By: Antwan Crump
The snake pursued them; hidden amidst the mounds of sand, as they trekked through the desert, with their trusted horse, Sloppy. Earl, unintelligibly rambled to his granddaughter, Emily, as she gazed about the desolate terrain -doing her best to appear like she’d been listening to his every word.
The two had been traveling for weeks toward a new town, that’d sprung up in the middle of nowhere. Rumors of gold had driven many, like them, to both riches and demise. Earl knew that he only had, but a few years left of ‘good-parenting’. Despite his deteriorating health, he decided that it may be best for his granddaughter to spend the remainder of her adolescence, among those with the potential prosper. It was worth the risk. She loved to travel.
The snake pursued.
“Let’s stop here Em. Give our legs some time to rest. Maybe get ol’ Sloppy here, some water and feed.” – Earl said, sounding more intent on resting himself.
Emily had barely been paying him any mind. It wasn’t until Sloppy, gave off a whimpering neigh, that her attention had returned to the old man and his ‘fat horse’. The three settled in a dune about a mile away.
The sun had been positioned, ‘just so’ – that it would provide them some cooling shade. Emily helped her grandfather set up camp, while Sloppy laid beside them, licking water out of a small bowl. The two would later use that bowl to cook the last of the beans -that Earl had packed.
The snake slithered into a hole just a few feet away.
“You know, you should consider yourself lucky, Em.”, Earl babbled, while he prepped their tent for the night. “A lot of folks back east would’ve gladly had you for themselves. Let an old-timer like me, drift into madness – all peaceful-like. They’d mold ya’ to suit. But not my Emily! Nope! I promised your parents – rest their souls- that I’d take care of you. And that’s what I done. Ain’t it?”
-Emily said, annoyed at hearing what a ‘hero’, her grandfather was -yet again. She adored him deeply for all he’d done. But his constant ‘patting himself on the back’, weighed heavy on her. Especially after such a long trip, and such a dull repeated story.
She’d thought about running away. Back to the Fitzgerald home. Where she would be well taken care of. They’d expect her to return the favor, by baring their grandchildren. Emily was fine with putting up the charade until the time came, and she would be compelled to depart -lest her womb be used as a human cattle-drive.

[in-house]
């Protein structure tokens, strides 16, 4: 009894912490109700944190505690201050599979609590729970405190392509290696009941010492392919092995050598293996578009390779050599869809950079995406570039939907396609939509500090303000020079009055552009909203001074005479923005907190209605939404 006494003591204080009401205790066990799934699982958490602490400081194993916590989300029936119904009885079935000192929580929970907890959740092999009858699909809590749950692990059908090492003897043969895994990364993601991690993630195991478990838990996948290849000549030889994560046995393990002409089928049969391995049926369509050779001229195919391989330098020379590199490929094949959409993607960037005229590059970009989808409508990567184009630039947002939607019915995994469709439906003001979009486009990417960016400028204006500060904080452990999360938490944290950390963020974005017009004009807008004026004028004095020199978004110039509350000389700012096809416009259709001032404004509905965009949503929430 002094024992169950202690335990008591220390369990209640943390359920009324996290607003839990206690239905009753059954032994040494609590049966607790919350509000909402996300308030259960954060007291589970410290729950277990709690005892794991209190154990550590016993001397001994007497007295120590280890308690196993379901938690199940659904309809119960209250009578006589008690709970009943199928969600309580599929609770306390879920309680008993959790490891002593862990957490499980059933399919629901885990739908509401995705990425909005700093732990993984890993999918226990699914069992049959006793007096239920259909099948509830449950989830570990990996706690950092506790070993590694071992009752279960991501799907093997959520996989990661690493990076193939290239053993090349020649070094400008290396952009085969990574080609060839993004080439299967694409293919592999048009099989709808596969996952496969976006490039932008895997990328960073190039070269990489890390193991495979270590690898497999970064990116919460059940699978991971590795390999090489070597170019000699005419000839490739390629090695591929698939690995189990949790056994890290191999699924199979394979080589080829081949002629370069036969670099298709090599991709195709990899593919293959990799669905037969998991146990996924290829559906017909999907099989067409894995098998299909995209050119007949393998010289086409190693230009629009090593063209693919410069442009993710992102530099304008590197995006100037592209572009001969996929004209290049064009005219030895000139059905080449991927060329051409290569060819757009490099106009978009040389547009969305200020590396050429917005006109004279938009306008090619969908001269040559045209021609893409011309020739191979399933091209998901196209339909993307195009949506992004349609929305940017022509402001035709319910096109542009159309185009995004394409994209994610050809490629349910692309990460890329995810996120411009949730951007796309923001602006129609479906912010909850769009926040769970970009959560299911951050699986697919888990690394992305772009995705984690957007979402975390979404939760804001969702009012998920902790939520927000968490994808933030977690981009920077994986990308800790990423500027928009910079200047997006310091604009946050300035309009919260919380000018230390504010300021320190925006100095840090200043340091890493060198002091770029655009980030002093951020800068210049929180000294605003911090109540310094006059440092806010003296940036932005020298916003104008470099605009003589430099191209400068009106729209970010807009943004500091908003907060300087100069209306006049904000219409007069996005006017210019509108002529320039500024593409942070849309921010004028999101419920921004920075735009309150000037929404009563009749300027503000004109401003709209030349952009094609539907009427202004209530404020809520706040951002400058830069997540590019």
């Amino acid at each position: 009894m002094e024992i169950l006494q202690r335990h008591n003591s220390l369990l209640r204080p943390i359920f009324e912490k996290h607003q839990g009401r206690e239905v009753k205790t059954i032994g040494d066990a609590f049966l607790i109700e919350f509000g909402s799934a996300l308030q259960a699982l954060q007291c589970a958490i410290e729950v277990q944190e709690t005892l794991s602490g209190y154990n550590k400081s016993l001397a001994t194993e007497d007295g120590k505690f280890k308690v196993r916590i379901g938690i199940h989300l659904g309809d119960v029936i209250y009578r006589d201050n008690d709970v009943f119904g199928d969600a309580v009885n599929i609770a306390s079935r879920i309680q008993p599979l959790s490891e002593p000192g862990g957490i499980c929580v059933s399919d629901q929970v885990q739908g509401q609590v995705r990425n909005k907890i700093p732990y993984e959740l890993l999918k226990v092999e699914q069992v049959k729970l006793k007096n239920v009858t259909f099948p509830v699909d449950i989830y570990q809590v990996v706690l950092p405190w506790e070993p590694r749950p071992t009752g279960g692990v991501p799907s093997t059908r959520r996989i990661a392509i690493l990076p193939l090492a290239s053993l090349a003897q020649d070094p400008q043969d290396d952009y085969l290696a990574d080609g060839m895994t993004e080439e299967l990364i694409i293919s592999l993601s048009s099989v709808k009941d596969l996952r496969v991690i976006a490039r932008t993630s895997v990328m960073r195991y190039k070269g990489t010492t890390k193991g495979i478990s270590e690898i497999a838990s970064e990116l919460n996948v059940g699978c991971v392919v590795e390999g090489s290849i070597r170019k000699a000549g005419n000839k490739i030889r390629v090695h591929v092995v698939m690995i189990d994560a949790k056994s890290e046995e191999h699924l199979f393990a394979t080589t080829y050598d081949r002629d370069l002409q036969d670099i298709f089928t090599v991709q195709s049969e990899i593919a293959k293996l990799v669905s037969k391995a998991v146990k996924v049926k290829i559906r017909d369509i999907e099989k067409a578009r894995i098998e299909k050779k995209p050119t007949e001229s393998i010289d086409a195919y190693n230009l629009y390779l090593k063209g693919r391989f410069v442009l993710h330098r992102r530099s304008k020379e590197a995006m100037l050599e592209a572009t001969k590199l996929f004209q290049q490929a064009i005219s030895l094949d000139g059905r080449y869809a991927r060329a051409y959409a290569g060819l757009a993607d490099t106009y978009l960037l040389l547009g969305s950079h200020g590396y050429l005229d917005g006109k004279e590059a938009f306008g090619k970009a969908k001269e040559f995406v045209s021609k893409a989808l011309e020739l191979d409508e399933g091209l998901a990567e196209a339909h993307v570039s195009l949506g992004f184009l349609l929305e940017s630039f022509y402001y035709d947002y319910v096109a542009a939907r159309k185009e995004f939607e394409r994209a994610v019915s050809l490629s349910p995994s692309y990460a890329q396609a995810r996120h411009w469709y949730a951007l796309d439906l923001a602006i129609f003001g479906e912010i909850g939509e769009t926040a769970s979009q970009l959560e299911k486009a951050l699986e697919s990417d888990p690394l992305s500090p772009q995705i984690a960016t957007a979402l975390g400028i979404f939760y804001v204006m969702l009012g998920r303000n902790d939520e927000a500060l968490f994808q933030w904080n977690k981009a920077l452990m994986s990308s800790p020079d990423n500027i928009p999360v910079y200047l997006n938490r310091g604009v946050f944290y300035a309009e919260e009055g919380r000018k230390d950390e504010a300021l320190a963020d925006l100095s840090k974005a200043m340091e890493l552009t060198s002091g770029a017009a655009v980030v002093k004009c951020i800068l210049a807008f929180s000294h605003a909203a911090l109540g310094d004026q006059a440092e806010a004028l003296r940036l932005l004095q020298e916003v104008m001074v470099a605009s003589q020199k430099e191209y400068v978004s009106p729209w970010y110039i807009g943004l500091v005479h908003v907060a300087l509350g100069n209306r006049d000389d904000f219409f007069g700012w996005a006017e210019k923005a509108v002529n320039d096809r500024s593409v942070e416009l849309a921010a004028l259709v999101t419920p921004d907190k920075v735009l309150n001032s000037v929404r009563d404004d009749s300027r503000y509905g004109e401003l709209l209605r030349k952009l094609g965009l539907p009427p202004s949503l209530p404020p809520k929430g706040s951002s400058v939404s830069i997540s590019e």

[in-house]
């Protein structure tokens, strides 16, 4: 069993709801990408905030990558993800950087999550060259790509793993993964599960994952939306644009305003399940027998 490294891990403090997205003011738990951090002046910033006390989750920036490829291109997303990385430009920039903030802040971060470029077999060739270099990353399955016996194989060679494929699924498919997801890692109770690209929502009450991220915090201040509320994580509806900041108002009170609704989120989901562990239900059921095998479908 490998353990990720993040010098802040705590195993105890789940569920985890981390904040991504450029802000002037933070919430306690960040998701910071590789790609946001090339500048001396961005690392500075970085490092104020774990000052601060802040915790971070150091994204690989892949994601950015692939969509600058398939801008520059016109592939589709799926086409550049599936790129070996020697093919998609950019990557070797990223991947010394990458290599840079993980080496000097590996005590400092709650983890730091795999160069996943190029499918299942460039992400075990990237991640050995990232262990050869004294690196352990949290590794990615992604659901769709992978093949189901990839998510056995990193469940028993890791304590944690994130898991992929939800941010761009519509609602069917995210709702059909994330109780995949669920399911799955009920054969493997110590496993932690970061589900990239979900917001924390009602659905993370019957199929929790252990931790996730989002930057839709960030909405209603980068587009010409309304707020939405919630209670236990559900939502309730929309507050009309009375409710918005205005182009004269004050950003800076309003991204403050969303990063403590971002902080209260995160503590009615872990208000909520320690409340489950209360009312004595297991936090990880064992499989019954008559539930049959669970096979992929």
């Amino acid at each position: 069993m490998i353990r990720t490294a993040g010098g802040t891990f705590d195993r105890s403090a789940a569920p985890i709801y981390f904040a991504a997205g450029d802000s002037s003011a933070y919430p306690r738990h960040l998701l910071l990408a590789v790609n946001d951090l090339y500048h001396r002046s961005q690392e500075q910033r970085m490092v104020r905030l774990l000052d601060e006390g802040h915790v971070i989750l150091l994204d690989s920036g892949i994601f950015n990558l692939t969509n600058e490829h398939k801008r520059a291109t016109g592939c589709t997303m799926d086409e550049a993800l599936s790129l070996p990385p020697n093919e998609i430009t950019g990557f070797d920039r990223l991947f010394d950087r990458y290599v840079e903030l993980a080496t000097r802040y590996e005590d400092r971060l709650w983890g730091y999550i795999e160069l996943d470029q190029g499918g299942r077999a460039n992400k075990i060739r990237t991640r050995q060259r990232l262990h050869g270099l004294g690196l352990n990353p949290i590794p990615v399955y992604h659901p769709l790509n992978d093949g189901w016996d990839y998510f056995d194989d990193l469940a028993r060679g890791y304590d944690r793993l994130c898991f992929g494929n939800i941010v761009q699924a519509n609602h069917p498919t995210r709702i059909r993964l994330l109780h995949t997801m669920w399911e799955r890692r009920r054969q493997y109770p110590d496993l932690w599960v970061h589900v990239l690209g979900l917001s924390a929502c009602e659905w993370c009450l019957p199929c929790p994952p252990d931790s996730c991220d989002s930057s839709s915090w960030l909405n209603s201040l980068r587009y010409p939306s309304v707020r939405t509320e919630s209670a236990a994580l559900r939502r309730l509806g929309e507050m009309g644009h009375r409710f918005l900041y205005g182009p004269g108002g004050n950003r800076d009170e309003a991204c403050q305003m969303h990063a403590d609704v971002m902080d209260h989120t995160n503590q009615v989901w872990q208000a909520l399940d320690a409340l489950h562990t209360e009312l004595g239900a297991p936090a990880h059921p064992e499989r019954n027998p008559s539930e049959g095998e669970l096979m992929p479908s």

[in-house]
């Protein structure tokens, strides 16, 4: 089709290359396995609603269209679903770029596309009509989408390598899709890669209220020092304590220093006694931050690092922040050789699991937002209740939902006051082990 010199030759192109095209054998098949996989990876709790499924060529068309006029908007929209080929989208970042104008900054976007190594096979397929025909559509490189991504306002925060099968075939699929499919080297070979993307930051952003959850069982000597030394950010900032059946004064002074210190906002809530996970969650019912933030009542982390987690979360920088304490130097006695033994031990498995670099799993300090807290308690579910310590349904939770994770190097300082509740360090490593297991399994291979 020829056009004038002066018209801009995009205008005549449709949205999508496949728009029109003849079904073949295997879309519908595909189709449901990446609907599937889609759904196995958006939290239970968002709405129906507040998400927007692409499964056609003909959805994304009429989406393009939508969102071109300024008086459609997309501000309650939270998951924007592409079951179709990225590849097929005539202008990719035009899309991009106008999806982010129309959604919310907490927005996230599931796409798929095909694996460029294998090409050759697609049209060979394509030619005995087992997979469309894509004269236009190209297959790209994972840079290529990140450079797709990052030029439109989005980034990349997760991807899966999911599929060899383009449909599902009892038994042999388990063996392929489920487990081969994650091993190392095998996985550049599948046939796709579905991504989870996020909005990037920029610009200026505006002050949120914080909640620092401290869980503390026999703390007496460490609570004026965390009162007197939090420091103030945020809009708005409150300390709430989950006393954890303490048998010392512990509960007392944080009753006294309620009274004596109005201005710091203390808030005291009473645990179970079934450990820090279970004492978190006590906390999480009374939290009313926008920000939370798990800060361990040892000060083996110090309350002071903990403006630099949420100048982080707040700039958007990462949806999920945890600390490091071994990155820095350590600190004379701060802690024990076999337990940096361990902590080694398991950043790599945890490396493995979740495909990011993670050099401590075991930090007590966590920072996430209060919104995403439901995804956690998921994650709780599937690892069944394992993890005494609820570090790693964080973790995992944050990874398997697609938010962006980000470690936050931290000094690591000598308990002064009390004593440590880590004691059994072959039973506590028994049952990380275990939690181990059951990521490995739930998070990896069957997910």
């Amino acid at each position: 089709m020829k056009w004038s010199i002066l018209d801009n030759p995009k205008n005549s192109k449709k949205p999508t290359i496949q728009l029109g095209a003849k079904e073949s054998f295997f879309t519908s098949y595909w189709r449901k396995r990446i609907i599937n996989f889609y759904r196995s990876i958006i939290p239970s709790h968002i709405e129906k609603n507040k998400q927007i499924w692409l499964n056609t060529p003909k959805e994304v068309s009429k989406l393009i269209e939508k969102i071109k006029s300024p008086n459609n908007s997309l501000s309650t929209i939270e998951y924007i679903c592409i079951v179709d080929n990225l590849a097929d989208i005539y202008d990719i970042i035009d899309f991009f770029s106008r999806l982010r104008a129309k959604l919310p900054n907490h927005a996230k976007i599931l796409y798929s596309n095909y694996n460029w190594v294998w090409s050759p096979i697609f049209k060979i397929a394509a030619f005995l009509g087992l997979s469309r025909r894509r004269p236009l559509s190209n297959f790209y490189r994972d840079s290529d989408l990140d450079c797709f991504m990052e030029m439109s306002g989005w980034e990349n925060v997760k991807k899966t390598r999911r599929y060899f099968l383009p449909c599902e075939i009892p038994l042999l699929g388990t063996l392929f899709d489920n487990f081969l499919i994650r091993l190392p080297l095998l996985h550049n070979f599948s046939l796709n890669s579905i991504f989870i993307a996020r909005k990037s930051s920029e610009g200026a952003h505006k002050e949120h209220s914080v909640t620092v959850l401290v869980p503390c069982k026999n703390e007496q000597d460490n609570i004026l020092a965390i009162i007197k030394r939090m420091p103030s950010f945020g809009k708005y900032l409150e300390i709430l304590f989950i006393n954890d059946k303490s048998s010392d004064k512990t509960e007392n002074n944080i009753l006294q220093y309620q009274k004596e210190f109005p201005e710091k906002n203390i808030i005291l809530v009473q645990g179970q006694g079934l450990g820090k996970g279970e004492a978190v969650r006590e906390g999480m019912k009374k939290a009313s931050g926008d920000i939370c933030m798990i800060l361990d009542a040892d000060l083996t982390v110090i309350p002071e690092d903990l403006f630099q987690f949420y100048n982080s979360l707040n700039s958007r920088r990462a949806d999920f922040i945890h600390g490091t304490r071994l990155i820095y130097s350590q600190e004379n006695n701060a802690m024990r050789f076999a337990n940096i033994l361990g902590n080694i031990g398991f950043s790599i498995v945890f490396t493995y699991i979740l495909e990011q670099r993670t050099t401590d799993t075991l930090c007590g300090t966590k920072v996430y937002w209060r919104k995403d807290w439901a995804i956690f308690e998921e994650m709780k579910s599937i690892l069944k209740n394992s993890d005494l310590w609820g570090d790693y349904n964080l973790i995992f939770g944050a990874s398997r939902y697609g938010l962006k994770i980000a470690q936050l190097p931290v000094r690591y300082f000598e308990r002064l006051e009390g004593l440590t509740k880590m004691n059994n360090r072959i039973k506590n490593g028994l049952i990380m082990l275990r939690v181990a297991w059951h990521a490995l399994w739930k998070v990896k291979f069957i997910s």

Those thoughts -to her- where moot, in any case. Earl had sacrificed his final years to ensure her safety. And had done so beyond expectation. She felt she owed him the satisfaction of his dying wish.
“Just don’t let me die alone, Em. Promise me.” – Earl would always request this of Emily, before he requested it from, ‘Tha’ Lord’, in his nightly prayers. He earned his wish fulfilled, though she would never admit that aloud. Emily had sworn to herself, that she’d be there for him in his final moments.
Earl retired to his tent. Emily bound Sloppy’s reigns to the carriage, placed a plank of wood in the wheels, and pet his mane for a few moments before the cold became too much to bear. She soon retreated into the tent with Earl.
The snake slithered closer to their camp and nestled into the ground itself, careful not to alert the easily startled steed.
The sun arose along the campsite. Earl had woken early to feed Sloppy and prepare for the day’s trip while Emily slept. Seeing this as a prime opportunity to privately void his bowels, he walked up the hill, where he wouldn’t be seen, and dug a hole. Bringing Sloppy with him, for their joint “morning ritual”.
Earl hummed a tune to Sloppy, as he rustled through his knapsack, for his, ‘doody cloth’.
The snake approached from beneath the sand. Sloppy jumped and let out a holler, loud enough to wake Emily. As Earl wiped and yelled profanity at his panicking companion, the snake pierced through the sand and bit into Earl’s bare upper thigh.
Earl grabbed his old revolver and attempted to shoot the snake. When the gun jammed, he began beating it with the blunt end of the gun. Emily ran over with Earl’s ‘trusty-stabber’, and pummeled the snake until it’s wispy tail fell still. The strikes had been severe enough, that Earl was able to tear the head from its body and remove the remainder of the snake from beside his ‘giblets’.
Emily ran to comfort a distraught Sloppy, while Earl struggled to pull his pants up over the swelling wound.
“Granddad!” – Emily called, as she calmed Sloppy, “Are you?”
Earl, adjusted his knickers and walked to the two, with a disdained sadness in his eyes. He patted Emily on the head, hooked Sloppy to the carriage, and put his hand out to her. The three continued forward. Earl and Emily, proceeded ahead of the sun, hand in hand, forward west.
They walked in silence for only a few minutes, before Earl forfeited his denial.
“Here is good.” – he said, letting go of Emily’s hand, and giving her his knapsack. Pointing away from the sun, he continued, “You see that way there? That’s west. The sun sets there. Head away from it in the morning, and toward it in the evening”. Petting Sloppy, he continued, “This ol’ bird, has got some flight in him yet.”
Earl leaned on the back wheel of the carriage, where there had been but a bit of shade, and began to fall asleep. Emily sat beside him and put his arm around her.
As he took his final breaths, he uttered, “ I love you Em.”
“I love you too.” – she said, holding back tears.
Hearing his last exhale, she stayed in his arms and thought fondly of their time together. Gently laying his body away from the carriage, she kissed his forehead, got in, and continued west – as per his instruction.